MGM Resorts International’s affiliation with the failed Alliance of American Football (AAF) continues to cost the company money.
The latest AAF bill it is now required to pay is a $500 fine levied against Borgata Atlantic City.
The NJ Division of Gaming Enforcement (DGE) levied the fine against Borgata for taking bets on the league without DGE approval.
According to a letter the DGE sent to Borgata VP and General Counsel Patrick Mandamba, the DGE gave various sportsbooks notice in February it had not yet authorized AAF wagering. This included Borgata.
You can read the full letter here.
Borgata took AAF bets prior to DGE approval
However, Borgata has since admitted to taking seven bets worth $89 total on the fledgling football league before the DGE approved. Four were parlay wagers and three straight bets.
Borgata ultimately voided the wagers and closed its AAF markets until the DGE gave it the thumbs up. Borgata claimed it was human error that led to it opening and reopening the markets prior to approval.
Parent company Bwin had correctly advised Borgata not to take AAF bets until DGE approval came in. However, an employee created the AAF markets in anticipation of DGE approval and activated the markets thinking they had been approved.
The employee even reactivated the markets after another employee closed them. Borgata accepted the $89 in bets during these times.
Borgata eventually closed the markets and voided the bets.
However, the DGE said Borgata’s actions still represent a failure to comply with the regulations regarding sports wagering on unauthorized and prohibited sporting events. It levied the $500 fine as a result.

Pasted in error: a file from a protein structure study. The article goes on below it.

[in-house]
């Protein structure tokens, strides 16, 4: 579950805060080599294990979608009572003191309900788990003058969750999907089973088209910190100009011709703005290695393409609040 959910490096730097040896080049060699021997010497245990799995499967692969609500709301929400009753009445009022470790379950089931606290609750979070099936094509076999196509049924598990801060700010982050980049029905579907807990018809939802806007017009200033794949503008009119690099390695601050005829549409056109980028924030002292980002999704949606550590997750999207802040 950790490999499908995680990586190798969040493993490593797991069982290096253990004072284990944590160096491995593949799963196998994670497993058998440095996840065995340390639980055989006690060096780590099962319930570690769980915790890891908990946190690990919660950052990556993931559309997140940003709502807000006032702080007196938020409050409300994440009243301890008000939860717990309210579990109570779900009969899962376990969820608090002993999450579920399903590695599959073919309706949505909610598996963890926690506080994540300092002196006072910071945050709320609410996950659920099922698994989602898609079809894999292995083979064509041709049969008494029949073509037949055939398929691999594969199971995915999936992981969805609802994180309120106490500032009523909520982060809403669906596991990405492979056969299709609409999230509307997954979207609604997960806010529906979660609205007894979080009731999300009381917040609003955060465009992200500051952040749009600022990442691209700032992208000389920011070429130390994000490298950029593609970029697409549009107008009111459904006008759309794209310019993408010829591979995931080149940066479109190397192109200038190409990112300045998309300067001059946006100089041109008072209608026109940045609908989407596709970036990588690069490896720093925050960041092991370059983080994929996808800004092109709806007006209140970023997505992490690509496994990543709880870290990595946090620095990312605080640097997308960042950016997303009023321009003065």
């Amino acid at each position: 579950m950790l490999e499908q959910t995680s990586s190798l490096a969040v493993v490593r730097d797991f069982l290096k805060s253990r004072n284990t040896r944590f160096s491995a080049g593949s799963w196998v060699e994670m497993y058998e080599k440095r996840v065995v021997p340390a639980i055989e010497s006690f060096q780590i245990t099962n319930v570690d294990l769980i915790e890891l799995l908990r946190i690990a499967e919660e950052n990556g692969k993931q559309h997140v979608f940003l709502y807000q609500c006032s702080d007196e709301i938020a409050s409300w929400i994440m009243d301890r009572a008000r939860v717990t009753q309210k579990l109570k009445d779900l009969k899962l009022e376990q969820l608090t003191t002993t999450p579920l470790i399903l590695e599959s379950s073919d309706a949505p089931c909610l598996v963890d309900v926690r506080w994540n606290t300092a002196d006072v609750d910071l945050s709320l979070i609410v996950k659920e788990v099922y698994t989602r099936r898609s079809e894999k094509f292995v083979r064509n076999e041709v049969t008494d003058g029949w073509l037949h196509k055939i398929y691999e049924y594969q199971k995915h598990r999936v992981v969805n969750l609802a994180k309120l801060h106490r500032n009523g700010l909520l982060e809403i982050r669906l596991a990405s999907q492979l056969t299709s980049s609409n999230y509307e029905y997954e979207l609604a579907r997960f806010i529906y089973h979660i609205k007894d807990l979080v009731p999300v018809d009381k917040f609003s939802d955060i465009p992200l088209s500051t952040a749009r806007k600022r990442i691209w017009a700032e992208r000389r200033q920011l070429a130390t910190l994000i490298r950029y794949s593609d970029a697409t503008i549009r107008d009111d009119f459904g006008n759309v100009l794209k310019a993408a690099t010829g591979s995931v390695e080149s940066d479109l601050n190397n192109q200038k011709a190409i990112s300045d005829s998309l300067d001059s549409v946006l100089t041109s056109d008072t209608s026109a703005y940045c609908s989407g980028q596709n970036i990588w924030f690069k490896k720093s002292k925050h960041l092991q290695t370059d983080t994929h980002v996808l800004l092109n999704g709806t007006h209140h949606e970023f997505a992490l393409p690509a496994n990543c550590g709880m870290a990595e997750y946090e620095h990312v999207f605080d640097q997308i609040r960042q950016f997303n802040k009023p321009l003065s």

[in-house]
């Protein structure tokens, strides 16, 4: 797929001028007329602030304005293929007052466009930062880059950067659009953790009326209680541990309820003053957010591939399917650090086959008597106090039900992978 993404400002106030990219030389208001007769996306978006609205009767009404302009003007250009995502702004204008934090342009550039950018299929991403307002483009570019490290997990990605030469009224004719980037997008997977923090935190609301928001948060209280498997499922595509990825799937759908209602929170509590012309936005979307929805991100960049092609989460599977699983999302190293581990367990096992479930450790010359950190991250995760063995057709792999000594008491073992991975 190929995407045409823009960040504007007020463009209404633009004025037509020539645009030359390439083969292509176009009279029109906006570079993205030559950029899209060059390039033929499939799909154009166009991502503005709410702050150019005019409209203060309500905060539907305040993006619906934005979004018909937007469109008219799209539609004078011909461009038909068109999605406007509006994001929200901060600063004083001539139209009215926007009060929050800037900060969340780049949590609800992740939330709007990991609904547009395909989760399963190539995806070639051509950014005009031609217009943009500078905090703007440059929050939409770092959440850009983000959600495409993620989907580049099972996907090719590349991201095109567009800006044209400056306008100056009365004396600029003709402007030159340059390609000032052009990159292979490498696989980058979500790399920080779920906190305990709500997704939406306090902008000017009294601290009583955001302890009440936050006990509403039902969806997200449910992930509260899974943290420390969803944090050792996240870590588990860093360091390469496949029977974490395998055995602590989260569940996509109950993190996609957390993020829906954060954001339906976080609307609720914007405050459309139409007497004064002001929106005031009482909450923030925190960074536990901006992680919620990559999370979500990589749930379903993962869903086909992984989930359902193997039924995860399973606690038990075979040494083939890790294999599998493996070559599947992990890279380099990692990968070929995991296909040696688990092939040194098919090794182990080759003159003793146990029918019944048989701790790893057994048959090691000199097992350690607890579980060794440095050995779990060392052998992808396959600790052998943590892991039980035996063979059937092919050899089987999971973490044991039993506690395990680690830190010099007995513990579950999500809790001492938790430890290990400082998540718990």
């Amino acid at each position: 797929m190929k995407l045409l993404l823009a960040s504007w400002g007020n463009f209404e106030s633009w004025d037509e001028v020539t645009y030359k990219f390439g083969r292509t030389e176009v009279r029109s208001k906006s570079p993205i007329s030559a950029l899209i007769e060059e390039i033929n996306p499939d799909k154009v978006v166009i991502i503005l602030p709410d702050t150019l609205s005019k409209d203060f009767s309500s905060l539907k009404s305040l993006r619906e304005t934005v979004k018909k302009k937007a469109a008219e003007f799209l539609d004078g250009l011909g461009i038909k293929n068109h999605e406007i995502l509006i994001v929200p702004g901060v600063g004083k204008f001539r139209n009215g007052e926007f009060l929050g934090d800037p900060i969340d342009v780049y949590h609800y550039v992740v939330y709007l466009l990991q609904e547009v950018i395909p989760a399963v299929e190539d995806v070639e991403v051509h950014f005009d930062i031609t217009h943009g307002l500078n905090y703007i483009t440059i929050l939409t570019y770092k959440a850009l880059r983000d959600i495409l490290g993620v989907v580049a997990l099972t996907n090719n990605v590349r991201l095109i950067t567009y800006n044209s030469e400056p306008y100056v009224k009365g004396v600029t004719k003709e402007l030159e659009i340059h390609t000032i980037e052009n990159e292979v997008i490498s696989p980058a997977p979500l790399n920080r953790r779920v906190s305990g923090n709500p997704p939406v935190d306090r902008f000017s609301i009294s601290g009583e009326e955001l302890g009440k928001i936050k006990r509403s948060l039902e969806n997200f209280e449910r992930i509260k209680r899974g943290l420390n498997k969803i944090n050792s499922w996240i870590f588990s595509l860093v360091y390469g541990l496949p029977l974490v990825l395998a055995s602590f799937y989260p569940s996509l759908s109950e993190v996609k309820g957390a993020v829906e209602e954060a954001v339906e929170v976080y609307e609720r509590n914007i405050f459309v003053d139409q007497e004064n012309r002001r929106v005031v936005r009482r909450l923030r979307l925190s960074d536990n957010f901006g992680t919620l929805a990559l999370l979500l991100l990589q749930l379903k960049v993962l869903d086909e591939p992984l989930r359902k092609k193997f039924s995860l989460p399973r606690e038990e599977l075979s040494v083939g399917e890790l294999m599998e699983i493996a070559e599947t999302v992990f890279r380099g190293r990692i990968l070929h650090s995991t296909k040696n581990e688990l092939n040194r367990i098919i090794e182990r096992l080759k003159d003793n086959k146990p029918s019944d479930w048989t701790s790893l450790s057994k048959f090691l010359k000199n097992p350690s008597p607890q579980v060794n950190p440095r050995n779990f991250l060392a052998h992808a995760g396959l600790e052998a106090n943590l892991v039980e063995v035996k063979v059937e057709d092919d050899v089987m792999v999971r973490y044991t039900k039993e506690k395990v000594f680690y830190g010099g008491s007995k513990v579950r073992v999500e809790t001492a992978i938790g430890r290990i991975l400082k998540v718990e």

AAF bets were available (briefly) at NJ sportsbooks
The first game of the short AAF regular season took place on Feb. 9. DraftKings Sportsbook announced it was taking bets on the fledgling league two weeks later.
At that point, DraftKings along with five other NJ sports betting apps had lines available, including PlayMGM Sports (now BetMGM).
Once DGE approval was granted to take bets on the AAF, New Jersey sportsbooks were quick to offer the odds. But the odds were on the board for only a month before the AAF ceased operations.
In any case, Borgata offered odds on Feb. 11, prior to regulatory approval. Bwin is now maintaining a list of markets pending DGE approval to avoid making the same mistake again.
$500 fine just a drop in the AAF bucket
Of course, the $500 is just a drop in the bucket of what this failed football league has cost MGM.
MGM originally invested $7 million in the AAF in exchange for a piece of its proprietary in-play sports betting app.
The software promised to introduce biometrics, instant data collection, and play-by-play wagering to football betting, but it never delivered. Then, the AAF folded at the end of March, barely two months into its first season.
As part of Chapter 7 bankruptcy proceedings, MGM agreed to pay $125,000 for the sports-betting asset. Plus, it agreed to reduce its claim as a creditor from its original $7 million investment to just $5 million.
There is still no word on what MGM is planning to use the AAF betting app for.
However, it’s hard to see the NFL Players Association ever agreeing to let it be used in the NFL. Particularly the wearable devices required for the biometrics.
Nor is it likely the next-play betting activity the app once promised will rise above niche level. The speed required from both users and the app to employ it makes it almost impossible to implement anywhere.